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Love and Glory (film)

From Wikipedia, the free encyclopedia

Love and Glory
Love and Glory (1924) - 1.jpg
Directed byRupert Julian
Written byElliott J. Clawson
Rupert Julian
Based onWe Are French
by Perley Poore Sheehan and Robert Hobart Davis[1]
Produced byCarl Laemmle
StarringCharles de Rochefort
Wallace MacDonald
Madge Bellamy
CinematographyGilbert Warrenton
Distributed byUniversal Pictures
Release date
  • December 7, 1924 (1924-12-07)
Running time
70 minutes
CountryUnited States
LanguageSilent (English intertitles)

Love and Glory is a 1924 American silent drama film directed by Rupert Julian and starring Charles de Rochefort, Wallace MacDonald, and Madge Bellamy.[1][2]


As described in a film magazine,[3] Anatole Picard (MacDonald) and Pierre Dupont (de Rochefort) are two French volunteers in the Algerian campaign, brother and sweetheart of Gabrielle (Bellamy). Before embarking for Africa, Pierre wins the young woman's promise to await his return. Serving as a bugler in headquarters company, Anatole is captured by the enemy and commanded to blow Retreat. He outwits his captors and blows the Charge, resulting in a French victory. Returning home, they find their native village devastated by the Prussian war of 1870, and the young woman gone. Pierre never tires of narrating his chum's courageous exploit, until he makes himself a laughing-stock. He believes, however, if he tells the story often enough, his crony will eventually receive governmental recognition. Years pass. Finally, the French government, in search of a hero on whom to bestow a decoration, hears of Anatole's exploit and sends for him. Unwilling to desert his chum, and to prove himself as much a soldier as ever, he, accompanied by Pierre, declines the offer of railroad transportation and sets out on foot for the capital. His strength gives out, and he dies en route. Pierre, to perpetuate his friend's memory, changes uniforms with his dead companion, borrows his credentials and, assuming the dead man's identity, continues on to Paris. There he receives Anatole's decoration. The dead man's sister, Gabrielle, finally located by the French government, is there to witness the ceremony, and sees through Pierre's deception. She keeps silent, however, and accompanies him back to the body of her dead brother, upon whose tattered regimentals they reverently pin the long-awaited decoration.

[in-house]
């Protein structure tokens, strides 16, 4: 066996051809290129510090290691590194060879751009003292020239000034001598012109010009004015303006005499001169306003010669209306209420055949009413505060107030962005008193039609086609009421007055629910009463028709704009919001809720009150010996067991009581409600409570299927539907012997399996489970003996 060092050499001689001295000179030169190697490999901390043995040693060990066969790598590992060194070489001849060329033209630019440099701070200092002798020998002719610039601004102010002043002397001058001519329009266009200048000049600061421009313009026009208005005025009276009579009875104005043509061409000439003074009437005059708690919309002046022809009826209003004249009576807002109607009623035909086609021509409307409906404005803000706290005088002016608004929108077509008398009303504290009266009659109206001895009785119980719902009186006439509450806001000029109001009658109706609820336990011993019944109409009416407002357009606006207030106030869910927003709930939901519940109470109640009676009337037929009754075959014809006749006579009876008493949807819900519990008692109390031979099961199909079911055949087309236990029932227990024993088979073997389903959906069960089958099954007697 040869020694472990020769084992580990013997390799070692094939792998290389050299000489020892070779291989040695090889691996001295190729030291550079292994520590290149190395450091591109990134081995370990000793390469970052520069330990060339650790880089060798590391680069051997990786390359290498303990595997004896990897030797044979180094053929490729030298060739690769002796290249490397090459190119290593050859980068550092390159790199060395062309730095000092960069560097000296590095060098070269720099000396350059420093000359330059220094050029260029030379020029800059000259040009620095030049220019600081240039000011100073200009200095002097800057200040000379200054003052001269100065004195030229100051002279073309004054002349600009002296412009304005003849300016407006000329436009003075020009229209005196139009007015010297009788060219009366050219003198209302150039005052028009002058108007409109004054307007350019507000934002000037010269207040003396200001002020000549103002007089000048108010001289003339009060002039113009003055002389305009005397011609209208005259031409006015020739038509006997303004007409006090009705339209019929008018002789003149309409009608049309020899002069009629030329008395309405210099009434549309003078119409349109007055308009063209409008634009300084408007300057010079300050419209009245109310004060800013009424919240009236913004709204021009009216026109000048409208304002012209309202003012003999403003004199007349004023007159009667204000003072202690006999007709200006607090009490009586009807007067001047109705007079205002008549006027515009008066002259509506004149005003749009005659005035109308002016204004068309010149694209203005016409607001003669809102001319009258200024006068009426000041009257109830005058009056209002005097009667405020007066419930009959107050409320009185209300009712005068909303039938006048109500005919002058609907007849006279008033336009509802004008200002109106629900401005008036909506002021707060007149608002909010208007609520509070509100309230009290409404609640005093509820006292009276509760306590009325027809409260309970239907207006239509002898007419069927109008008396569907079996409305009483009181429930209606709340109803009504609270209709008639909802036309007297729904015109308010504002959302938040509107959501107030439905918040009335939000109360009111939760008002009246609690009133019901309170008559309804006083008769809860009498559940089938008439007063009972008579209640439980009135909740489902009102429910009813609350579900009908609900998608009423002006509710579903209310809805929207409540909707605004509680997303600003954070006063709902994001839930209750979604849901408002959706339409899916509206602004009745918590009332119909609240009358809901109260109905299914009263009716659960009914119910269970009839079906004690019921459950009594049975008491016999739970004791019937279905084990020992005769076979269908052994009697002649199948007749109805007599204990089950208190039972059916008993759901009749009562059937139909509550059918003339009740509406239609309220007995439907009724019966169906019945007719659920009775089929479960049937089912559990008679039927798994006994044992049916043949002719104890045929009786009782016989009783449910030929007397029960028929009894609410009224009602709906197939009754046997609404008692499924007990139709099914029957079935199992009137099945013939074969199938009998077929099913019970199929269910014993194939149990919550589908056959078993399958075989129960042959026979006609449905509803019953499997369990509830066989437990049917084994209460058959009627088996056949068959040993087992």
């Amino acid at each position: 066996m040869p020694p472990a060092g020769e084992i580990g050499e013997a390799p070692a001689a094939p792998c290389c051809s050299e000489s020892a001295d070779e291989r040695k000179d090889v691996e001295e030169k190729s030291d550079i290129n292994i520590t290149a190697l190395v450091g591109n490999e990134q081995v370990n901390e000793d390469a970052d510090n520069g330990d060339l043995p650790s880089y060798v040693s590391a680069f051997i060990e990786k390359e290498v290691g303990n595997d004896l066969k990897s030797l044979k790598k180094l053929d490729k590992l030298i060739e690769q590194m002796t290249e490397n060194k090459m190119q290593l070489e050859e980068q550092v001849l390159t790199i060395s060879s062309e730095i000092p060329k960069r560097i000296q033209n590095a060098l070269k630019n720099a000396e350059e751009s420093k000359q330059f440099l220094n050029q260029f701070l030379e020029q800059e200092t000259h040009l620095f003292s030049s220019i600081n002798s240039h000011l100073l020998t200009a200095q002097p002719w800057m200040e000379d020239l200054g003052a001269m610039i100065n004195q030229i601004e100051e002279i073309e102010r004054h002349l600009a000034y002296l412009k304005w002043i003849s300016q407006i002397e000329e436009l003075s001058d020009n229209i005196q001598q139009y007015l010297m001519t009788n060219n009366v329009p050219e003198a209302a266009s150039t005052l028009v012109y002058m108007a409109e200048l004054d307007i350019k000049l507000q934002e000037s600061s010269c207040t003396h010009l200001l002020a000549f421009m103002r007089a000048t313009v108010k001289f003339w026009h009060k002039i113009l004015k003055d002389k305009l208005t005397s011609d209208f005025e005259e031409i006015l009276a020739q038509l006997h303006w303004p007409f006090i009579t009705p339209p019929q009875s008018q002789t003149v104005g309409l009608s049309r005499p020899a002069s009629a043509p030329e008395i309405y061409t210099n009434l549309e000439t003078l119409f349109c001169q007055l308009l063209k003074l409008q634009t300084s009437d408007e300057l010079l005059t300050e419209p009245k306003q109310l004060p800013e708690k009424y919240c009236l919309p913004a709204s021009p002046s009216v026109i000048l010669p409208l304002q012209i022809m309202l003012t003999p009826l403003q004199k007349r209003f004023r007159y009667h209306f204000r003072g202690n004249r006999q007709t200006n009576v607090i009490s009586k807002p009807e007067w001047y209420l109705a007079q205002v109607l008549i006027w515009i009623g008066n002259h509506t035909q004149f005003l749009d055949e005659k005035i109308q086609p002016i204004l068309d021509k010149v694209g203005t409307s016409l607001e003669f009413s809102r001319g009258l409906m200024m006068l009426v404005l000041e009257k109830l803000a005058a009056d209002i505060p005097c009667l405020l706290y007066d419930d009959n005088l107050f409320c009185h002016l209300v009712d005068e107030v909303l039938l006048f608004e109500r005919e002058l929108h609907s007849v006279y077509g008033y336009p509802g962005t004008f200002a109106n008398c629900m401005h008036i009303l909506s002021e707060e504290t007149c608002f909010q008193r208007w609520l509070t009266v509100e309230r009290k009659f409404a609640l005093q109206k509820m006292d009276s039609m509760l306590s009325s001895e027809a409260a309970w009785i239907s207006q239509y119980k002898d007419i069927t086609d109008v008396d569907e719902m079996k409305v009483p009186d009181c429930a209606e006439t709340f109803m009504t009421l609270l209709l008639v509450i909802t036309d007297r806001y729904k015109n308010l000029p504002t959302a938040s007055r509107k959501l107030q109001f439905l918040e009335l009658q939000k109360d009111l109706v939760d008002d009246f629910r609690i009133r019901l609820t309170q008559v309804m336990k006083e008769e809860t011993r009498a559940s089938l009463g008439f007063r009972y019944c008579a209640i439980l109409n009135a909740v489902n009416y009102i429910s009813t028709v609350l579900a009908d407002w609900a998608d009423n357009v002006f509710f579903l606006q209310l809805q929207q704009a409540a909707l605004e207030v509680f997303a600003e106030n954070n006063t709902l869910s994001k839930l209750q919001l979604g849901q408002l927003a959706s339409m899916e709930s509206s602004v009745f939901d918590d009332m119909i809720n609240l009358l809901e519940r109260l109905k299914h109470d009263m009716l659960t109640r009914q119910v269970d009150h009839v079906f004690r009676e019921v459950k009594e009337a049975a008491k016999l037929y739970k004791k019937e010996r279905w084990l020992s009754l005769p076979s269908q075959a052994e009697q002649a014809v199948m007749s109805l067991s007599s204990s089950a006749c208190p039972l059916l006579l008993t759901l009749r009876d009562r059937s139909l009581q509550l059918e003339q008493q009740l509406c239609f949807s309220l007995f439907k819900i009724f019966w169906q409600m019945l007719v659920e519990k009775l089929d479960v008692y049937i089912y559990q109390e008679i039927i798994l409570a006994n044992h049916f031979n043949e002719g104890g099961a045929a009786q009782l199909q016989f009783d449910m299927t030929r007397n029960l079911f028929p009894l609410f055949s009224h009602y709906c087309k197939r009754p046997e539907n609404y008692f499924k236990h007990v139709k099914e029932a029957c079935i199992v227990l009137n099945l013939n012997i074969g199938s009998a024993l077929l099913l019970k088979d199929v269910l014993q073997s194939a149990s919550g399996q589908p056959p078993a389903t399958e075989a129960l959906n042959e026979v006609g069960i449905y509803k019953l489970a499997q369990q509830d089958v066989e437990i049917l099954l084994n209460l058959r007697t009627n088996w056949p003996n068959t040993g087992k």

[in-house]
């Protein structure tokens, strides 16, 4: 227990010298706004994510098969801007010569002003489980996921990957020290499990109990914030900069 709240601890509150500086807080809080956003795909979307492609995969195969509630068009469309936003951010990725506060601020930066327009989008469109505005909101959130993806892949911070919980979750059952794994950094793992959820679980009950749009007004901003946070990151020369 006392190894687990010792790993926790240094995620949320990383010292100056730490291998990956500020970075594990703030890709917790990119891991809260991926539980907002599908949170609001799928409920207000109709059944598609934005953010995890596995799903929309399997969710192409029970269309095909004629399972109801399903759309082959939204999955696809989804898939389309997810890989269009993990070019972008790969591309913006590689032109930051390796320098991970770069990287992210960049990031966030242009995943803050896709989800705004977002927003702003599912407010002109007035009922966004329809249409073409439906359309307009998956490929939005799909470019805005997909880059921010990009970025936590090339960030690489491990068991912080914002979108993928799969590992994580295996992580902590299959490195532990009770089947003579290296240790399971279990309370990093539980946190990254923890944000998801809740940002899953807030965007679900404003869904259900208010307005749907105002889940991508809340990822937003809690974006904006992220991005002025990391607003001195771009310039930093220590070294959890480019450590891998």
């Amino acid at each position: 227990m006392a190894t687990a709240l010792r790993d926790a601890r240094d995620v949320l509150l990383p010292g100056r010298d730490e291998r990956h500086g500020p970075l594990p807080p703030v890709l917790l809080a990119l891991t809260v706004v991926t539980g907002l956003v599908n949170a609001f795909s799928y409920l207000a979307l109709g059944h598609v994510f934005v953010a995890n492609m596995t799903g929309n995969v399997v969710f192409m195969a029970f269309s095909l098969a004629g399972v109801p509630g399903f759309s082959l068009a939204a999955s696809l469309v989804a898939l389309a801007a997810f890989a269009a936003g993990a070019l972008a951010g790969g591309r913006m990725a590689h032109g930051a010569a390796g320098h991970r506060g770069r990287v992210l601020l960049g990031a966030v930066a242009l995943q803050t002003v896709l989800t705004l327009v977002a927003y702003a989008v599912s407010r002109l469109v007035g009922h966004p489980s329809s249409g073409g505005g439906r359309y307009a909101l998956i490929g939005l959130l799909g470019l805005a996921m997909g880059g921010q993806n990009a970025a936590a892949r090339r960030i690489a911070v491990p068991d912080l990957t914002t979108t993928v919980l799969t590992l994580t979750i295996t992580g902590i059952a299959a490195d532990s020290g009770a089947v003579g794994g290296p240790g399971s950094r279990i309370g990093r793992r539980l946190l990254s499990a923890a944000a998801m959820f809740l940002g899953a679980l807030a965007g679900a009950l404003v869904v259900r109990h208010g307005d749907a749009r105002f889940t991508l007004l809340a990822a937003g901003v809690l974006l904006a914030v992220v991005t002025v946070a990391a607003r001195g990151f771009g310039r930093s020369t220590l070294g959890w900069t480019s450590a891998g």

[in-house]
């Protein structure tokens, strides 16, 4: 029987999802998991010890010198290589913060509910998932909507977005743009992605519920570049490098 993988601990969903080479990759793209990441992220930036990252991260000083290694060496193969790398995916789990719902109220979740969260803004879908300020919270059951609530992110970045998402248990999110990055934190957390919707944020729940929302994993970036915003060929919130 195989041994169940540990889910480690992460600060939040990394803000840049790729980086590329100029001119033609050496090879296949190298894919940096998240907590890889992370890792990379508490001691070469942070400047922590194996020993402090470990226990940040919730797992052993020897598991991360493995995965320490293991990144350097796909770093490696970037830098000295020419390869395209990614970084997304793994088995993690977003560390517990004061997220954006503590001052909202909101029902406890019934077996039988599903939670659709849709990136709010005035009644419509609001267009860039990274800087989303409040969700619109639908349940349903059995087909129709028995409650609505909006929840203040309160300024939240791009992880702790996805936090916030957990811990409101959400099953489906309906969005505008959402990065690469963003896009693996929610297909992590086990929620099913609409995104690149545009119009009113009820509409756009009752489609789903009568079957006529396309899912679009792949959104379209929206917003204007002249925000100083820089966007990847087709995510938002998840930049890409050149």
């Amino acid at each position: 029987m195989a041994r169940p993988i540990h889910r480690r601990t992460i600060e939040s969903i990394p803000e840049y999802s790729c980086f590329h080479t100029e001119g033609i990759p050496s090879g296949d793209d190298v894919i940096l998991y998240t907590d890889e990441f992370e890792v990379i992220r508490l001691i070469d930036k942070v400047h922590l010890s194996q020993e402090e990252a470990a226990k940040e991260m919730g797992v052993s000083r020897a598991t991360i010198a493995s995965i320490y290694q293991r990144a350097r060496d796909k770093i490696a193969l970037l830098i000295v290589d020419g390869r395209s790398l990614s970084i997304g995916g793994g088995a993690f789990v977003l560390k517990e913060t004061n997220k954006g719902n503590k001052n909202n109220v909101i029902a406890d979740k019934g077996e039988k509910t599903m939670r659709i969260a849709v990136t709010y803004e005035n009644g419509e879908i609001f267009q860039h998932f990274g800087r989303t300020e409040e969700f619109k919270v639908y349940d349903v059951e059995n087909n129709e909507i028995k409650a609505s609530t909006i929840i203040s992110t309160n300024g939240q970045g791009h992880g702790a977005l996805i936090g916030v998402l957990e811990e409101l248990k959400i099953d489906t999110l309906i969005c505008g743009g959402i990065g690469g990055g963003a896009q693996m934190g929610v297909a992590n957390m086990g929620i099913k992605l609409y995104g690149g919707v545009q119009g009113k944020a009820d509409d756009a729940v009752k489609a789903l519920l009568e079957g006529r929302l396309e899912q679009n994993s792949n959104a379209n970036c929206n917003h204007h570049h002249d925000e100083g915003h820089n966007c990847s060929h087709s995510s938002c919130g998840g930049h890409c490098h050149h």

With no prints of Love and Glory located in any film archives,[4]


  1. ^ a b Progressive Silent Film List: Love and Glory at
  2. ^ Munden p. 454
  3. ^ "The Story of Love and Glory". Universal Weekly. New York City, New York: Moving Picture Weekly Pub. Co. 20 (2): 24. August 23, 1924. Retrieved 6 August 2021.
  4. ^ Library of Congress American Silent Feature Film Survival Database: Love and Glory


  • Munden, Kenneth White. The American Film Institute Catalog of Motion Pictures Produced in the United States, Part 1. University of California Press, 1997.

External links

This page was last edited on 12 August 2021, at 14:55
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